Five years ago, I found two retro things in storage. The first one being an original Brine Edge lacrosse head, and the other an old traditional leather stringing kit. I always stared at it thinking that I was going to ‘string it up’ at some point, but after a five year waiting period it was finally done on a recent weekend. It was also my first time I strung a traditional stick in almost 10 years. I never liked things going to waste. I was always was a frugal person growing up, I still am. Heck, I have many stories about ‘bootstrapping’ techniques building The Art of Lax™, which are proof of my frugal mentality. It will always be part of my DNA, sort-of-speak. The Brine edge that I found was the first off-set head in the market which I bought back in 1995. Somewhere in 2012, I also purchased that leather stringing kit, which I never used. And since finding those things, I felt that I was doing what I didn’t like to do – letting them go to waste. I reserved one Saturday back in November for a few hours putting these old things into use.
Instead of chopsticks or a butter knife, I used a TradiTree for the very first time. The TradiTree was given to me by the founders of the product whom I met at the Lake Placid Lacrosse Tournament a few years ago. Having heard of this product, I was excited to see how it worked for the complex and personal craft of traditional stringing.
Once the cross-lace was put in, the stringing technique was bringing me back to some great high school memories when I was considered the team ‘stick doctor’.
But that old pocket pounder, though? Yup, I still had one of those! :o)
I found an old aluminum shaft lying around, which I used to attach the newly strung head. The aluminum shaft, while a bit heavy compared to the modern alloys and other lightweight, metal combinations, was like being limited to that old school material, all over again.
I couldn’t wait to use it, more like throw with it, first – some wall ball. It was great! There’s no better hold than traditional, and I was quickly reminded of that. I also felt a bit old because of the outdated components that made up the complete stick in my hands. Recently, I took it to show if off to the kids where I coach at the Keio Academy of New York in Purchase, NY. They were perplexed because for them, it was something rare.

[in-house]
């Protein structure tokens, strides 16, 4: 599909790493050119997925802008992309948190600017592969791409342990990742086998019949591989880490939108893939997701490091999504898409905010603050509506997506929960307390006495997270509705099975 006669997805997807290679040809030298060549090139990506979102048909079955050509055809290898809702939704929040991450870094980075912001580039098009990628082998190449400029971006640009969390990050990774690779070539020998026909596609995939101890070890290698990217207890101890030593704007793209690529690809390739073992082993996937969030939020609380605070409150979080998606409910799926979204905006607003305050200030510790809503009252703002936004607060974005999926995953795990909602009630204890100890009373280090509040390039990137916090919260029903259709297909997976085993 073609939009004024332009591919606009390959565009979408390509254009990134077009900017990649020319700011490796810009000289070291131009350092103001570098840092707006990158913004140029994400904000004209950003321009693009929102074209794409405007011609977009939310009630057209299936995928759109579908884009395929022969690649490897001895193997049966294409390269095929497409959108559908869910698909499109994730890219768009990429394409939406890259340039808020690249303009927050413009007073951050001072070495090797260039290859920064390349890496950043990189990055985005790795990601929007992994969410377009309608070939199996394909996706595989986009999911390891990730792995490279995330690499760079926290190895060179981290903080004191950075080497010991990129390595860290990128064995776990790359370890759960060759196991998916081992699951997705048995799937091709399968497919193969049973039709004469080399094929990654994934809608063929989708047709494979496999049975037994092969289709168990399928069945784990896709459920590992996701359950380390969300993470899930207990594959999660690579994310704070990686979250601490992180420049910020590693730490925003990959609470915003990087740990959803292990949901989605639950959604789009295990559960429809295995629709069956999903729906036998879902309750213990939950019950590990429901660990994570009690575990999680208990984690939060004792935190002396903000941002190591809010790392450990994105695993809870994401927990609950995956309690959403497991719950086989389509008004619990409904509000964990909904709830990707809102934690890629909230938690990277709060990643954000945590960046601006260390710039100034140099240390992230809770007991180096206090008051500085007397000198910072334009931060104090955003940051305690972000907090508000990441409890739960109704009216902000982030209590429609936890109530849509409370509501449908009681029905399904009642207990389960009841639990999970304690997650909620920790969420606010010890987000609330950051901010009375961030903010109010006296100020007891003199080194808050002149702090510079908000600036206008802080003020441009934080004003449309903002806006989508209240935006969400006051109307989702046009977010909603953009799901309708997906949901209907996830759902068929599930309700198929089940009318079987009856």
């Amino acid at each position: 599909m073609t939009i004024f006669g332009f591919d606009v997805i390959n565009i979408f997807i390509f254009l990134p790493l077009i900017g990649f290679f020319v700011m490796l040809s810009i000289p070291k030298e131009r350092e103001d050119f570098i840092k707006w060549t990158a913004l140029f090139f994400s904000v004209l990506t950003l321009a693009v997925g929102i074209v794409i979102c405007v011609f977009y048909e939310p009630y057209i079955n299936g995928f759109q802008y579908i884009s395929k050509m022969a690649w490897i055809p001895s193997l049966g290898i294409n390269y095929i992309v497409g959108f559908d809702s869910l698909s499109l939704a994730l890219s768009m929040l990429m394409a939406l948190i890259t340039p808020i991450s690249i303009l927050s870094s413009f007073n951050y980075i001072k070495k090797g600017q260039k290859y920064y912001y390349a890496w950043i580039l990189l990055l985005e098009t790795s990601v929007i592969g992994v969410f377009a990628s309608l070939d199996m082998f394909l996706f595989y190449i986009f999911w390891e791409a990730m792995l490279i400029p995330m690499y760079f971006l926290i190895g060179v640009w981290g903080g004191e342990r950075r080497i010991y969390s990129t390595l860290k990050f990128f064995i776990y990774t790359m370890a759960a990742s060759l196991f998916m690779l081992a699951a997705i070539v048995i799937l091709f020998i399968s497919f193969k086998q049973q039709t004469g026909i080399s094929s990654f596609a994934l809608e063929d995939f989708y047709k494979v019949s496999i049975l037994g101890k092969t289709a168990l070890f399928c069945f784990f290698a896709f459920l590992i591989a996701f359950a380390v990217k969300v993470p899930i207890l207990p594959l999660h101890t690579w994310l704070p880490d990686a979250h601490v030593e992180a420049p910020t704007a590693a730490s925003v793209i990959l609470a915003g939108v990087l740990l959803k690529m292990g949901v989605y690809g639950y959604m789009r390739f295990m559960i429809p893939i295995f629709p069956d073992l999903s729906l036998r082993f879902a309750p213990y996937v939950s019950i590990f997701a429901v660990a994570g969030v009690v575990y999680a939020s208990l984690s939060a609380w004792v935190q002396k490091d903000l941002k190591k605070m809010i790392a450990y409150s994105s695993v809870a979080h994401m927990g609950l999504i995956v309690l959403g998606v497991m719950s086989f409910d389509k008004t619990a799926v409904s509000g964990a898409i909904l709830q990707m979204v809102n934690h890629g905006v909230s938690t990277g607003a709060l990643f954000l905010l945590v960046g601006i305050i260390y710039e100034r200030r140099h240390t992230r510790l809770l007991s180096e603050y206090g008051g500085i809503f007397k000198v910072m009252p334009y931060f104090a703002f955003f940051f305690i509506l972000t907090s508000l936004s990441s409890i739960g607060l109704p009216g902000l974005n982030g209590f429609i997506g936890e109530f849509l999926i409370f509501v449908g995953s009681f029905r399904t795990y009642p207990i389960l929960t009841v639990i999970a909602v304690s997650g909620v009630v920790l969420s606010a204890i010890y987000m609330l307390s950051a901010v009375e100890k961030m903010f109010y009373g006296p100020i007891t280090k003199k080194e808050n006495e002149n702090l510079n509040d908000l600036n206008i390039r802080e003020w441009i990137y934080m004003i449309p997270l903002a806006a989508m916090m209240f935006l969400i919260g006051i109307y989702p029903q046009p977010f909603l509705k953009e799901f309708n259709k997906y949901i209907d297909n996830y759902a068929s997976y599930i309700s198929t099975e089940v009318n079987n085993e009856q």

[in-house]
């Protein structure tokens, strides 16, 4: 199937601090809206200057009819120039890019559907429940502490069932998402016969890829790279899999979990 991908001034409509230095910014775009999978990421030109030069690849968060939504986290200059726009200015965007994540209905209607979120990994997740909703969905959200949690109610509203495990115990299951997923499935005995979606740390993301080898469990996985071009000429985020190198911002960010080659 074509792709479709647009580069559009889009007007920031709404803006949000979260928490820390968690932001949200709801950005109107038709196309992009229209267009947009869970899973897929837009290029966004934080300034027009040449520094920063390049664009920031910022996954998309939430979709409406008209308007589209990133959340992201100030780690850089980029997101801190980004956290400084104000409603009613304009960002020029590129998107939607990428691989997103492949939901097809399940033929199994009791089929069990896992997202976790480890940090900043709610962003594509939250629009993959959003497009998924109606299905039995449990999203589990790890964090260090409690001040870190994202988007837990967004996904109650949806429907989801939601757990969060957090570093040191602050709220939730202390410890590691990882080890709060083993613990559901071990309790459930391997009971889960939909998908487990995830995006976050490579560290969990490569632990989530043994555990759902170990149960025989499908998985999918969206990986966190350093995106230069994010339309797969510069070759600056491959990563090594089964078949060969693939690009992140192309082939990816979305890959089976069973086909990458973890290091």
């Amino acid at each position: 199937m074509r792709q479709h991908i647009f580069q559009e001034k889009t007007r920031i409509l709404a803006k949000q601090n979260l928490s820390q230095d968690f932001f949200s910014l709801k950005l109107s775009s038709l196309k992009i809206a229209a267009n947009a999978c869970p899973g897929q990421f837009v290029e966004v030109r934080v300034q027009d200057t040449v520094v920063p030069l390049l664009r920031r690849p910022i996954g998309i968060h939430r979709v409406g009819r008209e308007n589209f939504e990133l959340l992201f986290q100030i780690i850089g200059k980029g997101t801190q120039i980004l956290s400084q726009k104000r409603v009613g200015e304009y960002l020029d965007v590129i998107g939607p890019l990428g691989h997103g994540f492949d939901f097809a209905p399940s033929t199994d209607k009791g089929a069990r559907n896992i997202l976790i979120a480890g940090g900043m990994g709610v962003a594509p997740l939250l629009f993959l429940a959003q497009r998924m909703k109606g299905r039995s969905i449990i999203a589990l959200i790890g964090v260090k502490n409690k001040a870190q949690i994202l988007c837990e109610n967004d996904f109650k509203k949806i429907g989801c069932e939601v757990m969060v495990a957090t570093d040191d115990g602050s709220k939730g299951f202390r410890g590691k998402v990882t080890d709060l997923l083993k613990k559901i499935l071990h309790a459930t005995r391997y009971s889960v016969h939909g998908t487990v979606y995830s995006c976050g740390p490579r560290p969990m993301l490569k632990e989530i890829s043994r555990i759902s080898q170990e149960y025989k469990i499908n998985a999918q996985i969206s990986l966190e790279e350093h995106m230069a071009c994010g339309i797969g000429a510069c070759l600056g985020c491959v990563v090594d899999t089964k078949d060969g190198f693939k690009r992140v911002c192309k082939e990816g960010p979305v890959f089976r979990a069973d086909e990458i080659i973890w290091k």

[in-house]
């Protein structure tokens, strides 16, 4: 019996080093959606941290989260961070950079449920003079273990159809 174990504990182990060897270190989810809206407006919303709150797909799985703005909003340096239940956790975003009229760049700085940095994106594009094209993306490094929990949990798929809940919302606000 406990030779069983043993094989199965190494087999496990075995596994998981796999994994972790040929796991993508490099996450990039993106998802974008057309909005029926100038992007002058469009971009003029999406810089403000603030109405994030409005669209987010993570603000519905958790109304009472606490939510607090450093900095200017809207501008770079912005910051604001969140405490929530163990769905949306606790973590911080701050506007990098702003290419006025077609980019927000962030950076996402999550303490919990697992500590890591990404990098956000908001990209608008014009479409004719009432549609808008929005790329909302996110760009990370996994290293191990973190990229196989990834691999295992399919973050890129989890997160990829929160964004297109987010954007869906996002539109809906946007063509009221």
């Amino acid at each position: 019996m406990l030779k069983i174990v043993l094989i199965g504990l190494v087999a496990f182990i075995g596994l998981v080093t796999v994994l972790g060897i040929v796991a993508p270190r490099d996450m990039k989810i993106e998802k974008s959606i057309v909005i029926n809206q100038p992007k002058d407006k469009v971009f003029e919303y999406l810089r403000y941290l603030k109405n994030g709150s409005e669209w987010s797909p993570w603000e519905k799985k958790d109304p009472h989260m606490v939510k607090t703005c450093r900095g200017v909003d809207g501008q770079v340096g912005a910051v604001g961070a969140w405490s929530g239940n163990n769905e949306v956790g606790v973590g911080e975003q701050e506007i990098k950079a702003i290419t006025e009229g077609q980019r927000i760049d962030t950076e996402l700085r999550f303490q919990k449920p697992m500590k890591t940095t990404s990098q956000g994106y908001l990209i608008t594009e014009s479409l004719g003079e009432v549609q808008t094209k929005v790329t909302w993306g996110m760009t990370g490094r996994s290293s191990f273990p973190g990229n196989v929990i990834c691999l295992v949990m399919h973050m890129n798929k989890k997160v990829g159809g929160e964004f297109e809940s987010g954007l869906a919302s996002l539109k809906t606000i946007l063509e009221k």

It was also very cumbersome for them to use due to the common, mesh pockets of today.
I named the title of this article ‘Stringing The Statement’ because I wanted to make a personal statement by doing this overdue project. That ‘statement’ was made in a few ways:
- Every lacrosse player should eventually learn to string their own sticks. Whether it’s routine pocket maintenance, a minor adjustment or a complete and complex redo, stringing your stick is the BEST thing you can do for your lacrosse game while sitting on your butt.
- I plan to use this stick a lot just to make another statement that you do not need to spend a huge amount of dollars to have something work for you. The Brine Edge was $60, I think, back then? The stringing kit, maybe around $18. The standard, old aluminum shaft, probably $15 at the very most. Total is under $100. Remember my frugal mentality??
My only hope is that I don’t break the good, old stick. Then my statement would be gone. But, I did just find an original STX Excalibur in storage, too! And that’s another story to write and string about.
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